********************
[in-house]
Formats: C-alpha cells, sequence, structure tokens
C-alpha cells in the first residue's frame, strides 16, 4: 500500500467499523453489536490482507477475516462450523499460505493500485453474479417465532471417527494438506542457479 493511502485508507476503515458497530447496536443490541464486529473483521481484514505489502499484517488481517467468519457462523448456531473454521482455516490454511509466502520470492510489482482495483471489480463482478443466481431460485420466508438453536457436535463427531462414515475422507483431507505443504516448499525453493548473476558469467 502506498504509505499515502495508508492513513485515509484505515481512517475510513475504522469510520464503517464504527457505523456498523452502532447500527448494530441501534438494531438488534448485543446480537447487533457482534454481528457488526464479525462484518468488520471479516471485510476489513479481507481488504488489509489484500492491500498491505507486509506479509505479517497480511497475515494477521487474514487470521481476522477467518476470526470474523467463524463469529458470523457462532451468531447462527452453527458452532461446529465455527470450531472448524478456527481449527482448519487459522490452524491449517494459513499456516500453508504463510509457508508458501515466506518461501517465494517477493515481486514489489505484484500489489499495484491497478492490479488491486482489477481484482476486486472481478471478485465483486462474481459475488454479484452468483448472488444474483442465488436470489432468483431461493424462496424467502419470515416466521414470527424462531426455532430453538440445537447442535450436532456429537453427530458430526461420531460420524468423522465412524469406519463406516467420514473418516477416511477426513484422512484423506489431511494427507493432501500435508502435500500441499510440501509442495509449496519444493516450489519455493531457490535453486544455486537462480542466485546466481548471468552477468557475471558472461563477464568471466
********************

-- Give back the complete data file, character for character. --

[in-house]
Formats: C-alpha cells, sequence, structure tokens
C-alpha cells in the first residue's frame, strides 16, 4: 500500500467499523453489536490482507477475516462450523499460505493500485453474479417465532471417527494438506542457479 493511502485508507476503515458497530447496536443490541464486529473483521481484514505489502499484517488481517467468519457462523448456531473454521482455516490454511509466502520470492510489482482495483471489480463482478443466481431460485420466508438453536457436535463427531462414515475422507483431507505443504516448499525453493548473476558469467 502506498504509505499515502495508508492513513485515509484505515481512517475510513475504522469510520464503517464504527457505523456498523452502532447500527448494530441501534438494531438488534448485543446480537447487533457482534454481528457488526464479525462484518468488520471479516471485510476489513479481507481488504488489509489484500492491500498491505507486509506479509505479517497480511497475515494477521487474514487470521481476522477467518476470526470474523467463524463469529458470523457462532451468531447462527452453527458452532461446529465455527470450531472448524478456527481449527482448519487459522490452524491449517494459513499456516500453508504463510509457508508458501515466506518461501517465494517477493515481486514489489505484484500489489499495484491497478492490479488491486482489477481484482476486486472481478471478485465483486462474481459475488454479484452468483448472488444474483442465488436470489432468483431461493424462496424467502419470515416466521414470527424462531426455532430453538440445537447442535450436532456429537453427530458430526461420531460420524468423522465412524469406519463406516467420514473418516477416511477426513484422512484423506489431511494427507493432501500435508502435500500441499510440501509442495509449496519444493516450489519455493531457490535453486544455486537462480542466485546466481548471468552477468557475471558472461563477464568471466